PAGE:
‘Failure to review subscription auto-renewal processes could lead to legal ramifications’


Retailers should proactively review their subscription auto-renewal processes to make sure that they are protecting customers and aligning with new government guidelines. Failure to do so could not only put customers at risk of financial harm but could also lead to legal ramifications.

That’s the message from digital retail specialists Sherwen Studios who have outlined five practical steps for retailers to use as an alternative to auto-renewals in their latest white paper, titled ‘The future of subscription commerce is up for renewal’.

The publication of Sherwen Studios’ report has coincided with the UK government releasing new information relating to the Digital Markets, Competition and Consumers (DMCC) Bill.

Under the proposed terms of the bill, the Competition and Market Authority will be given new powers to deal with issues such as subscription traps, fake reviews and pressure selling. Not only will the CMA be able to decide if or when consumer law is broken, but they will also have the power to fine businesses up to 10% of their global turnover. 

So-called subscription traps have long been a serious issue for consumers, with Citizens Advice indicating in December 2022 that “half a billion pounds has been spent on subscriptions that auto-renewed without people realising in the last year.”

Sherwen Studios are advocating for retailers to pay closer attention to the issues surrounding cancellations when it comes to subscription commerce. As part of their white paper, the firm worked with research data and analytics group YouGov* to survey more than 2,000 adults about their thoughts and opinions relating to subscription commerce.

They discovered that

  • Over a third (34%) of current subscribers plan to cancel at least one subscription in the next twelve months.
  • 20% of current subscribers openly admit that they plan to cancel their subscription when they get to the end of an introductory discounted rate.  
  • Four in ten UK adults (with and without a current subscription box) believe that easy refunds are an essential feature for any subscription plan.
  • 25% UK adults want some form of direct customer service link to help resolve issues.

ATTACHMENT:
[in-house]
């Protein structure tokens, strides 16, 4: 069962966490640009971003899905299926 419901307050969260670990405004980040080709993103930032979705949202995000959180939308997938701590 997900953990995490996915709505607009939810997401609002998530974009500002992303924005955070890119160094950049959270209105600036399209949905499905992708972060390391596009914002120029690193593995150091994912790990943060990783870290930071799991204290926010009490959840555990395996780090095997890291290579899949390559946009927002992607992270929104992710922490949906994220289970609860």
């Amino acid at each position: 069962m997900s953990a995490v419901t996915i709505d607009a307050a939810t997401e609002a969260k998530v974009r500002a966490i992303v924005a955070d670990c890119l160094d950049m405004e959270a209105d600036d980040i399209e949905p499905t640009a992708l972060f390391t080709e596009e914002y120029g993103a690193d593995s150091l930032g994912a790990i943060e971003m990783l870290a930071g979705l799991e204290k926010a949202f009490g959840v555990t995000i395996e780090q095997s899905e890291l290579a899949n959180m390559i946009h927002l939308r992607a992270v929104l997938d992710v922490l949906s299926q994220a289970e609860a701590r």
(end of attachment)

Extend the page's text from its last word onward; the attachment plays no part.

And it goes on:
Sherwen Studio’s research has confirmed that those who have signed up for a subscription commerce plan have clear expectations on how they want to manage their subscriptions. Quick and easy cancellations are an essential part of any successful subscription strategy. 

Sherwen Studios believe that retailers should take proactive steps to assess any auto-renewal processes to identify if there are any clear barriers that could prevent a customer from easily cancelling their subscriptions. Failure to do so not only mean that subscription strategies are not meeting customer expectations but could lead to long-term reputational damage as well as the risk of falling foul of the latest government guidance.

Matt Sherwen, owner of Sherwen Studios says: “In an ideal world, auto-renewals should be a way to seamlessly continue a subscription for happy and engaged customers. But if a customer does want to cancel, seamless processes should be in place that make it as easy as possible for that subscriber to pause or cancel their subscription. Failure to pay attention to this could not only lead to huge reputation damage but there could soon be serious legal ramifications. 

“Our own research has identified exactly what customer expect from subscriptions, and accessible technology is there to make it easy for retailers to seamlessly match those expectations. We are urging retailers to periodically check their technology to ensure that it is working as it should, and to confirm that customers are not being adversely affected by auto-renewal processes that make it difficult to cancel a subscription.”

Five practical steps to avoid auto-renewals

Sherwen Studios have outlined five practical steps that retailers can take to protect themselves and their customers when it comes to subscription auto-renewals. 

  • Use digital marketing techniques to remind customers when a free trial or introductory discount period is due to end.
  • Enable customers to set up time-specific cancellations during the initial application – therefore, choosing their cancellation date from the outset. 
  • Implement single-click cancellations, followed by a confirmation email, to prevent accidental cancellations. 
  • Use push notifications to alert customers to upcoming deadlines (such as edit/cancellation periods)
  • Integrate subscription commerce platforms with customer service contact centres. If a customer has a complaint or an issue with their subscription, the information is readily available to the customer service agent at the touch of a button. 

Sherwen concludes: “These practical steps rely on using technology in the right way. Everything is about focusing on customer service and finding the easiest solutions for customers to self-manage their subscriptions. We believe if cancellations are handled right, there’s more chance of a lapsed subscriber returning to you. However, with so much focus on complicated cancellations, retailers need to start proactively checking their systems now to protect themselves, and their customers in the future.”

*All figures, unless otherwise stated, are from YouGov Plc.  Total sample size was 2021 adults, of which 251 were current customers of subscription boxes. Fieldwork was undertaken between 30th November - 1st December 2022. The survey was carried out online. The figures have been weighted and are representative of all UK adults (aged 18+).

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